- Decrease burnout: Mindfulness can serve as a shield for unstable work conditions, boost well-being at work and result in reduced burnout levels for workers in a variety of occupations.
Steps to mindfulness
The first step to mindfulness is self-introspection. If you want to cultivate awareness and reduce all the negative thoughts coming into your mind, first find why these thoughts are surfacing.
Once you know the reason behind these thoughts, acknowledge these thoughts and avoid pushing them down the memory line. If you want to cultivate acceptance, start with your thoughts. Once you understand your thoughts and acknowledge them, you find peace and warmth.
How can meditation help improve mindfulness?
Mindfulness is a type of meditation that is used to calm our mind and focus. You focus on your breathing and your body while allowing your mind to run freely and not concentrate on any-one thought. Our body finds a break from all-day-long churning because of work and thoughts and everything else with meditation.
Meditation helps your body restore the balance, detox your body from all the negativity, rescue stress and anxiety and cleanse your mind.
How to get started?
We can practise meditation without spending lots of money. All you need is dedication and a positive environment. Follow the steps provided below for easy mindfulness practise.
- Find time for meditation every day: mindfulness can’t be achieved by seldom practising once in a while. You should be dedicated to practising it often if not regularly. Fixing a time such as before sunrise or before bedtime can help you be regular as it becomes a part of your schedule.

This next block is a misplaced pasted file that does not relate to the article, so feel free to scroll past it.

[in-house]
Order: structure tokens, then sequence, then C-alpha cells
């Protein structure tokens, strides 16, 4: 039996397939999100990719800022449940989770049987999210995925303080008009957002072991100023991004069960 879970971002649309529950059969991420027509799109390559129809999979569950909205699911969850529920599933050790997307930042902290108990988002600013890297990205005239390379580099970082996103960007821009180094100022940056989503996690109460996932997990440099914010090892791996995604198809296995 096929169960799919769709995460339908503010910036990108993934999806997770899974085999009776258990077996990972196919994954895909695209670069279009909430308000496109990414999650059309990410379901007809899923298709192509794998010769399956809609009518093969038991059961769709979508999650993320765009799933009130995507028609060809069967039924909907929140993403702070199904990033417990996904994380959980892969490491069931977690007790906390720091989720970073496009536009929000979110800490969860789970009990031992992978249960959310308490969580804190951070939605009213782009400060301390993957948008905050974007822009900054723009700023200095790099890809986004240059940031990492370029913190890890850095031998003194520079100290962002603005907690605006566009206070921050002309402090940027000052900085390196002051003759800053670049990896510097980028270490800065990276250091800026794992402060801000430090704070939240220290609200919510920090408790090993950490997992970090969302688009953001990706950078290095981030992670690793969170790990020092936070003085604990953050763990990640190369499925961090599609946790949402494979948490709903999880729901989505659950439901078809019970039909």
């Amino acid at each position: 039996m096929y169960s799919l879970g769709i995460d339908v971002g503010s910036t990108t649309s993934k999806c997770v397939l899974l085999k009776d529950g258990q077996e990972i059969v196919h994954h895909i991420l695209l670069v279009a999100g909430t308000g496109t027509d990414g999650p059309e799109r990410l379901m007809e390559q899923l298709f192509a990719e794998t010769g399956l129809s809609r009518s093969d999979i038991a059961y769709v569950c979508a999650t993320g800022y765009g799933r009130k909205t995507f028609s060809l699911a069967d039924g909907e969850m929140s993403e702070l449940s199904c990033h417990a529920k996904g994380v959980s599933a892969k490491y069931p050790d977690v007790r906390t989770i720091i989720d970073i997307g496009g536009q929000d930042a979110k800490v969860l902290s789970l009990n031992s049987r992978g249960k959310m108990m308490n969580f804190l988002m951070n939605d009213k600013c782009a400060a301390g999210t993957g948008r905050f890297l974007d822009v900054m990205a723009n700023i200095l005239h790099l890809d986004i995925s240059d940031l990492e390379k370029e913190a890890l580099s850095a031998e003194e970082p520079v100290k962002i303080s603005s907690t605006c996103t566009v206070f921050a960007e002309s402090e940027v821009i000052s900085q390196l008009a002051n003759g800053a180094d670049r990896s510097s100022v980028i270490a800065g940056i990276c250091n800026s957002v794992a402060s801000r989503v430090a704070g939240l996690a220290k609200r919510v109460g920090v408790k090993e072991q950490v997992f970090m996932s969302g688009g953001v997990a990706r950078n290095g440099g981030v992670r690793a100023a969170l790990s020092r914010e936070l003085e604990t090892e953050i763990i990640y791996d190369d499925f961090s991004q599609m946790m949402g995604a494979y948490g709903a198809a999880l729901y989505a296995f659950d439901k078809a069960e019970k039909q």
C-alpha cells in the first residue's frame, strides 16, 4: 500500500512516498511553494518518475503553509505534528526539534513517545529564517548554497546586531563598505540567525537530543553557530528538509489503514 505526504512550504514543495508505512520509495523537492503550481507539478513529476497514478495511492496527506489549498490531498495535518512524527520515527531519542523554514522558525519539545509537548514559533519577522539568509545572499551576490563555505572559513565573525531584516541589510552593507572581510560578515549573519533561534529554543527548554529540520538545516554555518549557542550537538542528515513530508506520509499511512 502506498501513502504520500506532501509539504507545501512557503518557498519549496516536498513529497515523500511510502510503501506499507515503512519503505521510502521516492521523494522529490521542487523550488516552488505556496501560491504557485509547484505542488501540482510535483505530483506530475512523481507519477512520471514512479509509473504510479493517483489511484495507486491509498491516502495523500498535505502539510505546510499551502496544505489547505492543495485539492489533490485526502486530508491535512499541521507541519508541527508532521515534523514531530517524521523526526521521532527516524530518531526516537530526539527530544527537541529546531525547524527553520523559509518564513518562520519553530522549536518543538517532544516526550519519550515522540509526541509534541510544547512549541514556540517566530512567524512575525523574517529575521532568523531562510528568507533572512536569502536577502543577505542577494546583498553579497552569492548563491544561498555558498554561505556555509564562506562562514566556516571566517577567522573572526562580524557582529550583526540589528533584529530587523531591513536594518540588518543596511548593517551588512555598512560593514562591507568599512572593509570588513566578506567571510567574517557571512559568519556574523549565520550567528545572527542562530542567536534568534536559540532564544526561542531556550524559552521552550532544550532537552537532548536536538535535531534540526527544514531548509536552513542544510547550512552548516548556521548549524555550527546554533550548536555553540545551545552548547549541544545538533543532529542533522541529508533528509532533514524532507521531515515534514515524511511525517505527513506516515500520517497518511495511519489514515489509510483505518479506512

- Be comfortable: you must be comfortable while meditating because it will help you to limit the distractions.
- Understand that nobody is perfect: everyone starts at square one and develops the habit slowly and progresses with time and practice. It is entirely normal if you cannot find your focus or block your thoughts initially. It takes practice to get over that stage, but the important thing is to be dedicated and keep going.
“Mindfulness meditation should be more than just watching what you are doing. What you really need to watch is your motivation.” – Thubten Zopa Rinpoche
How to practice mindfulness?
- Take a seat: as mentioned earlier, it is imperative to be comfortable while meditating to limit the chances of any distractions.
- Set a time limit: for beginners, it is advised to start with a short period say 5-10 minutes. This helps them to stay focused.
- Notice your body: start with noticing your body, your spine’s position, all the stress points, and try to lose them.
- Focus on your breathing: take deep breaths and with each breath focus on the movement of air coming in and out of your body—the movement of your diaphragm and your chest.
- Notice when your mind starts to wander: you might find yourself getting trapped in the spiral of thoughts after some time. When this happens again, try to focus on your breathing.
- Be kind to yourself: do not judge yourself for not being able to focus and getting lost. The more important thing is to come back and start again.
Practising mindfulness is an excellent exercise for the brain. It helps us reflect on our behaviour and actions, but it also helps us make better decisions.
With mindfulness, we discover ourselves again, our insecurities, pain, suffering- we acknowledge these feelings and move on in life. In a calm mind, you’re going to be able to look at your life differently with a more optimistic and hopeful outlook.
“Compassion and kindness towards oneself are intrinsically woven into mindfulness”